Every teacher is a literacy teacher! Language Arts and Social Studies/History teachers are the most obvious to fall under this classification. The literacy coach, bilingual, special educations, and speech teachers, not surprisingly are automatically and subconsciously “folded in” with this group. Math and science teachers, though less obvious are also participants in the literacy education of our students.
How then can a science teacher be considered a literacy teacher? This brings us to the fundamental question, “what does this mean for the science teacher?” Rather, how should a science teacher define literacy? What should they be looking to accomplish in terms of literacy education? (What “type” of literacy should they concern themselves with?) And when this is all answered we are left with the functional question of importance: Surprisingly this is not “How is a science teacher a literacy teacher?” But rather: “Why is it necessary for the science teacher to be a literacy instructor, as well, in order to actually carry out their primary objective of being a content area teacher?”
Unfortunately, the situation is not so “cut and dry” as to simply ask how is a science teacher also a literacy teacher? There are many questions that can confound the answer. Literacy is not limited to content area specific literacy for the science teacher…more and more today, content area teachers are finding it necessary to supplement the general literacy instructor. This is for two major reasons, the first being a need to fill the requirements of a curriculum driven more and more towards math and literacy guarded by high stakes standardized testing. The second is a general deficiency in the required skills. More simply, students are not where they should be, or more importantly, where they need to be in order to function at a level where they are capable of learning grade appropriate content. So what “type” of literacy are we talking about? This question needs an answer before we can ask how a science teacher can best fill this role. There is no easy way to answer this, so researchers have come to lump the different types of literacy into an amalgam definition, termed “scientific literacy.” (Van Eijck & Roth, 2007 p.225) (Corder, 2007 p. 38)
At this point, we reach another stumbling block; how do you define literacy? Are we talking about functional literacy? Content area literacy? “High literacy? Without a good working definition of literacy, or better yet, a more focused “type” of literacy such as those listed above, defining the role of any teacher in educating others in it is troublesome at best.
So what is literacy? Though there is a vast gradient of ways to define literacy, there will always be two overarching “camps” the “technocratic”, or specific and traditionalist, and the “progressive” or general and overarching. In other words, there are those who feel that being able to read and write constitutes literacy (this would be a technocratic approach) and those whom embrace a more comprehensive view of what literacy means. (De Castell, 1981) De Castell, et al. do, however state that the technocratic approach does tend to “…dominate current educational practice and research.” (De Castell, 1981 p.5)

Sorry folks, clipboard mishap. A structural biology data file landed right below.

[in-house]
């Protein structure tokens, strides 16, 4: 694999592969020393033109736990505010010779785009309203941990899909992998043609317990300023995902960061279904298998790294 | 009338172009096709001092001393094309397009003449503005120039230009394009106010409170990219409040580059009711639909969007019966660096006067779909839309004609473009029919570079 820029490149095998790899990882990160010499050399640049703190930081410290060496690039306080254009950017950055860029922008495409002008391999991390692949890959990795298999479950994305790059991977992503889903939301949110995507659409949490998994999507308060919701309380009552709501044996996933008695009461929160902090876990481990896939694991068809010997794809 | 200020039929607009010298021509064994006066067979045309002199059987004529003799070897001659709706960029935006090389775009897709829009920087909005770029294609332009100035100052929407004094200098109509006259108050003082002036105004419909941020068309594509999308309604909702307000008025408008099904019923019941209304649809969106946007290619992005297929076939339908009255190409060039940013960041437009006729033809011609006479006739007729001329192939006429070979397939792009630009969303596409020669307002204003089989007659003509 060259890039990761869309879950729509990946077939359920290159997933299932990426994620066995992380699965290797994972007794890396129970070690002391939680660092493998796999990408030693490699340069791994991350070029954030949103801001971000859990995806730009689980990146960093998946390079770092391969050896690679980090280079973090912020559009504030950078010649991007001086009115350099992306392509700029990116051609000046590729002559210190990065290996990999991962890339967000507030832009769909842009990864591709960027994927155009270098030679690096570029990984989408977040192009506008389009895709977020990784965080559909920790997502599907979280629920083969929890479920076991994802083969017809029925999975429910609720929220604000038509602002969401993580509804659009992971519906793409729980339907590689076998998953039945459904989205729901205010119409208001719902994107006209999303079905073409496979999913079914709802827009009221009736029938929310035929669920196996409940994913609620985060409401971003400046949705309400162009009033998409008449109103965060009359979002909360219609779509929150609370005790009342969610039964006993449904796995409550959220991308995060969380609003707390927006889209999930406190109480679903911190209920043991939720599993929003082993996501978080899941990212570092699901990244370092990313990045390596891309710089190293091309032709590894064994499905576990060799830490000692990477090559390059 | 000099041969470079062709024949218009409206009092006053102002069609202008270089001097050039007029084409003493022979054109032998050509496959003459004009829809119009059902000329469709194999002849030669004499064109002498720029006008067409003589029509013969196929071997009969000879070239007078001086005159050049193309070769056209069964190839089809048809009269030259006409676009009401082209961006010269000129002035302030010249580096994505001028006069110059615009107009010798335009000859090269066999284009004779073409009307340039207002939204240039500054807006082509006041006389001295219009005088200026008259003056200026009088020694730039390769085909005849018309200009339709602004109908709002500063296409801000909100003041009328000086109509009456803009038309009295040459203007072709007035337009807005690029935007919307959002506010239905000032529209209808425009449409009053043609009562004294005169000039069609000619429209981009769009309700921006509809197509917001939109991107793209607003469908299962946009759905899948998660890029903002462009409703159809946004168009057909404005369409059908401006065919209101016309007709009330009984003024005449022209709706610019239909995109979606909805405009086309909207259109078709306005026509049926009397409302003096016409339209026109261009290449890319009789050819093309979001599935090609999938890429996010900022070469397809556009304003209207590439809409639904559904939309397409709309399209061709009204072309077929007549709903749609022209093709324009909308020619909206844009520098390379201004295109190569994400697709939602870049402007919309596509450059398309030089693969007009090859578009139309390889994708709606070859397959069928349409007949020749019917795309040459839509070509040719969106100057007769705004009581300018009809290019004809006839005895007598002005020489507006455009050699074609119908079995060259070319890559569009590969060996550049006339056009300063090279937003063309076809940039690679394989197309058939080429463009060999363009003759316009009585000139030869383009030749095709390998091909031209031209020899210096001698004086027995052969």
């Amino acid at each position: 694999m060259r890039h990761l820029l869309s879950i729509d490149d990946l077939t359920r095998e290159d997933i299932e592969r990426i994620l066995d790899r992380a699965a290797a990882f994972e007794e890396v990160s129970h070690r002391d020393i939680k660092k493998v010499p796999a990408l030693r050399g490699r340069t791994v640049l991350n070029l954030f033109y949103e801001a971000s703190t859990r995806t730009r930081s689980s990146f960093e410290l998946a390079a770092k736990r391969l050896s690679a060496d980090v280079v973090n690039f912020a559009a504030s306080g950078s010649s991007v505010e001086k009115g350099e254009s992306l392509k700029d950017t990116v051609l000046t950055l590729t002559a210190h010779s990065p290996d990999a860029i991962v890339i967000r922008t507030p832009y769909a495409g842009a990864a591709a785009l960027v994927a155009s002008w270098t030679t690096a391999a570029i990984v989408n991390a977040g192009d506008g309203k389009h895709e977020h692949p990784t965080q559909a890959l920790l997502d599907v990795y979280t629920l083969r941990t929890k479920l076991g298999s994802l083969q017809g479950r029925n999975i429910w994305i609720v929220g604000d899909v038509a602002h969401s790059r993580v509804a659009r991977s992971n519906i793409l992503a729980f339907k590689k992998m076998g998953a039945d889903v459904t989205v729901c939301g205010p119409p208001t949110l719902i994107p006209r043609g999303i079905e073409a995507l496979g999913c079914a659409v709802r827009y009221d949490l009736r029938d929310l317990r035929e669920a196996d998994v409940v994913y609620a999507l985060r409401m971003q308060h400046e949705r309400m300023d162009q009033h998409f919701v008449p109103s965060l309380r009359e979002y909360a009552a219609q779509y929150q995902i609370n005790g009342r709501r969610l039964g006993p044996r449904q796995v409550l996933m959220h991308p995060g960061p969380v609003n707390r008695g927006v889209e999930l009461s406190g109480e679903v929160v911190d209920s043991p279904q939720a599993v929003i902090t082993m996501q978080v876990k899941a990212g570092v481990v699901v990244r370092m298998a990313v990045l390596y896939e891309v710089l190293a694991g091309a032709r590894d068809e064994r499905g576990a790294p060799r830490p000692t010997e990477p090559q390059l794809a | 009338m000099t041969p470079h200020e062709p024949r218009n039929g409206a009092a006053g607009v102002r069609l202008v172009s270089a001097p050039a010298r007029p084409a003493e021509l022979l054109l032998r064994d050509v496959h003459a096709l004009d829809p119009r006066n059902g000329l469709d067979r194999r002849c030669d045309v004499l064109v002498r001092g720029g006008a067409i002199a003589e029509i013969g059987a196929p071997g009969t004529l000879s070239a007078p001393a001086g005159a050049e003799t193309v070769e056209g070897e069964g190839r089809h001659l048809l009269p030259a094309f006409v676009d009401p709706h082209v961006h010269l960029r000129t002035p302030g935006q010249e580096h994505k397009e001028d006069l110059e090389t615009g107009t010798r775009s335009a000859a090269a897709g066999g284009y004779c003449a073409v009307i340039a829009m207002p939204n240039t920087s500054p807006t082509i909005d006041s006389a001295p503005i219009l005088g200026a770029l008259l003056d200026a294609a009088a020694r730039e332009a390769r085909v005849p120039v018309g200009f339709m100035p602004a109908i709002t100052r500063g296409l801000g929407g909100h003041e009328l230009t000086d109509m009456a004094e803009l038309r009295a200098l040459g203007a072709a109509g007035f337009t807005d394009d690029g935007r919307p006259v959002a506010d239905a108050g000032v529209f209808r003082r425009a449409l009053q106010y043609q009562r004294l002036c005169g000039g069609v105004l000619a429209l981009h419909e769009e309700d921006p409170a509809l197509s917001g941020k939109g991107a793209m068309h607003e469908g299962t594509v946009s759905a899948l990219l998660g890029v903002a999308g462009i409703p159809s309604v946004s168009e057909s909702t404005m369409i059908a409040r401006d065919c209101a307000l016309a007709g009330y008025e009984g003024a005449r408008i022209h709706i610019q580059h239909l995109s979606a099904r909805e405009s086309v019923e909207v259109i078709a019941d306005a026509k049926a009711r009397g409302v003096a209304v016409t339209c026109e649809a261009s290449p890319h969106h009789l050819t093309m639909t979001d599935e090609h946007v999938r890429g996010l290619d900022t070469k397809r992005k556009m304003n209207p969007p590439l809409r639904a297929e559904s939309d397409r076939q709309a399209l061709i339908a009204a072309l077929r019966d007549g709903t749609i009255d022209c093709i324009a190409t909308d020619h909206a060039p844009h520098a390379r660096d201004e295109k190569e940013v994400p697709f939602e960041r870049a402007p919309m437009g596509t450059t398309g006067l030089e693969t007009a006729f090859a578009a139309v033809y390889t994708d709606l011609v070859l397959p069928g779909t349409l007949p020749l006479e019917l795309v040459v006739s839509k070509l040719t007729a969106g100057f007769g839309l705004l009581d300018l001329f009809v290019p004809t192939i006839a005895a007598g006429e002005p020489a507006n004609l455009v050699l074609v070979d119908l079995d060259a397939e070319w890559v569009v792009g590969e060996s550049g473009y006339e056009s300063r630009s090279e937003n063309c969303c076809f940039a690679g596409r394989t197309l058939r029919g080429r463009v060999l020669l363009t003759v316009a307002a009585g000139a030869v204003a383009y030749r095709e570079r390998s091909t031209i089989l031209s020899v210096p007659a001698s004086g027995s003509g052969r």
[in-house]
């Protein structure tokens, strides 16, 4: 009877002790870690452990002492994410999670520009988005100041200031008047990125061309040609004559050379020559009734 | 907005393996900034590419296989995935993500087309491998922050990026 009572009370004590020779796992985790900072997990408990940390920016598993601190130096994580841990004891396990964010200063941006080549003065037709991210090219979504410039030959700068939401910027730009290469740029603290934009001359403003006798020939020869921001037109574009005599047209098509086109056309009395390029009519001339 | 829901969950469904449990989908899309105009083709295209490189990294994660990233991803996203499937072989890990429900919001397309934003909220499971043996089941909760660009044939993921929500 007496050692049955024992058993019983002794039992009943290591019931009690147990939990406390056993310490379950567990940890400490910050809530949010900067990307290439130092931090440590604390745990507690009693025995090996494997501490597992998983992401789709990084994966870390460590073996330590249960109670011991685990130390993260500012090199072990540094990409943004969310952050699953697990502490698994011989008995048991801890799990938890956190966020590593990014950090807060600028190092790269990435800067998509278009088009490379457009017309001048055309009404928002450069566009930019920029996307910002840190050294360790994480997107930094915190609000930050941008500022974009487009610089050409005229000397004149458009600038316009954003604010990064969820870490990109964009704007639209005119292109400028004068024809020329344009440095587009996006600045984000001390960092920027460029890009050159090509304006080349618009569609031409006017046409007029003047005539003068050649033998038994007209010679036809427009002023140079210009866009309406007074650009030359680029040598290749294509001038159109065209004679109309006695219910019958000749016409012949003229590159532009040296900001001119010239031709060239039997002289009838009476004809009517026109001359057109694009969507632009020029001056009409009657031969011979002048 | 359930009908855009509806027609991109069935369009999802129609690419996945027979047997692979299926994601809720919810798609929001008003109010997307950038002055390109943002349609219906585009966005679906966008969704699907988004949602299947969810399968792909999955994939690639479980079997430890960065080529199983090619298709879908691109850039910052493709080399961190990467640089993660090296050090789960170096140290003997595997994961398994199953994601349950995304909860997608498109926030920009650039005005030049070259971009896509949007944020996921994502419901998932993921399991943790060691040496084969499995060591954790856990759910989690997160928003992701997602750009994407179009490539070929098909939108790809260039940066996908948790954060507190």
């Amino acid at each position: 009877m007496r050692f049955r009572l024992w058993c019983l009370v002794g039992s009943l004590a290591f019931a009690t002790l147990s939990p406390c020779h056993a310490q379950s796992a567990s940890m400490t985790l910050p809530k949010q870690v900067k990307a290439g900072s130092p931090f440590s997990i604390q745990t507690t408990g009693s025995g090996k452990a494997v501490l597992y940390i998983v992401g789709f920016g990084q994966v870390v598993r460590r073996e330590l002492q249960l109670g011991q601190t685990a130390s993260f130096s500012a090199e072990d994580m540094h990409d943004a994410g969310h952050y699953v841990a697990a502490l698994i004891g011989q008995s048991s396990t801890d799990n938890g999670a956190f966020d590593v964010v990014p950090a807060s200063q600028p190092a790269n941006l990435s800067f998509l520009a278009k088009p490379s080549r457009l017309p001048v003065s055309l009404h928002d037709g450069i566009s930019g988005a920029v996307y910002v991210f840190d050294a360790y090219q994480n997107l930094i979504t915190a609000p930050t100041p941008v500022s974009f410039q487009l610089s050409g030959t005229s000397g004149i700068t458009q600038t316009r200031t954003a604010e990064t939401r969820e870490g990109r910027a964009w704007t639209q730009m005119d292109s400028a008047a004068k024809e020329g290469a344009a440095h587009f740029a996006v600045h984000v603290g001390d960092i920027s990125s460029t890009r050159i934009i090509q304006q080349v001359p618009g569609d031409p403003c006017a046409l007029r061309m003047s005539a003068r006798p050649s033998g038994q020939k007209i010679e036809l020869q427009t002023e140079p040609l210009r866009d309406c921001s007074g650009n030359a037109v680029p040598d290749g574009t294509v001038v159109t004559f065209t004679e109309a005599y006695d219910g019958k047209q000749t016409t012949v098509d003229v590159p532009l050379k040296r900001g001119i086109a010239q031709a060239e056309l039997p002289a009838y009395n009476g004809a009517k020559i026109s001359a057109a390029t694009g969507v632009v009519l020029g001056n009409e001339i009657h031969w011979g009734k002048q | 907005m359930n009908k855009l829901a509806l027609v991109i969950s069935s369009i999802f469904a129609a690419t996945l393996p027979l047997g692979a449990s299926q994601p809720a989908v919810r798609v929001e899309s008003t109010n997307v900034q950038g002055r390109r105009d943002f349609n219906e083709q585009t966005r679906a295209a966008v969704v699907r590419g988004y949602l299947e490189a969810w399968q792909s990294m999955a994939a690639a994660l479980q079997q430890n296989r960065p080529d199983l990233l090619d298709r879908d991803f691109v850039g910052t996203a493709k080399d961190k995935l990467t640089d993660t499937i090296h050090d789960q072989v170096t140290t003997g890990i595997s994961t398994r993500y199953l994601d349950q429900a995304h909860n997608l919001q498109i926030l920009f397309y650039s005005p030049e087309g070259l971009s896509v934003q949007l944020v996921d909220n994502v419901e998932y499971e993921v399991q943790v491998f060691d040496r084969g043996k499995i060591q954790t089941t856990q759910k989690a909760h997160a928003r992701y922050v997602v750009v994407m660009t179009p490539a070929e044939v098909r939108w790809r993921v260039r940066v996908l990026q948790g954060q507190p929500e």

Beers does a good job of explaining the point that literacy demands (even from the narrower traditionalist POV) have always changed to meet the needs of the times. From pre-WWI penmanship, to 20th century “recitational literacy” through the analysis phase of the 80’s and 90’s and today’s world where she, through Daniel Pink, explains that the focus of literacy will be on connectivity. (Beers, 2007 pp.7-8) She then goes on to tell a story about a boy she met who, while by his school’s traditional standards was not literate, was able to make not only intellectually well thought out arguments, but make them eloquent enough to carry on an academic conversation. (Beers, 2007)
This brings up an interesting point as to why science is particularly suited to be an extension of the literacy classroom in today’s modern world of emerging technologies. Science classrooms are natural places for the instruction in IT or Information Technologies as they are integral in the study and research of many fields of science themselves. Thus, if we take a more progressive approach to defining literacy, specifically an approach in which the student above, who was able to clearly express his thoughts, is considered literate, we must inexorably come to the conclusion that true literacy in today’s world (whether or not it is mirrored in curriculum) includes the mastery of communications technology, information technology, and the like.
As technology continues to develop at an exponential rate, the significance and relative importance of technological literacy (over print literacy in some circumstances) increases with it. This can be seen in the fact that many a well educated, and largely accepted as literate adult will ask a child for help in using a computer program or sending an e-mail. Even in pop-culture advertising campaigns, images of adults befuddles by modern technology are prevalent. Thus we can see there is a need for literacy education in the classroom if not in the classical sense then in the new and emerging classification of technological literacy. While some school districts are trying to embrace a technological infusion into the curriculum, even going so far as to include high stakes testing in information technology , Beers paints the picture in the story of this boy that on the whole, schools are not doing enough to incorporate the technological aspects of literacy into our schools. This sentiment is echoed by Van Eijck and Roth who state that, “Given the central place IT-based research tools take in scientific research, the marginal role such tools currently play in science curricula is dissatisfying from the perspective of making students scientifically literate.” (Van Eijck & Roth, 2007 p.225) If we are supposed to be preparing our students for the next level, be it high school, college, graduate school, or the real world: as science teachers, to not prepare them with the skills to utilize the tools they will need to survive, we are being derelict in our duties.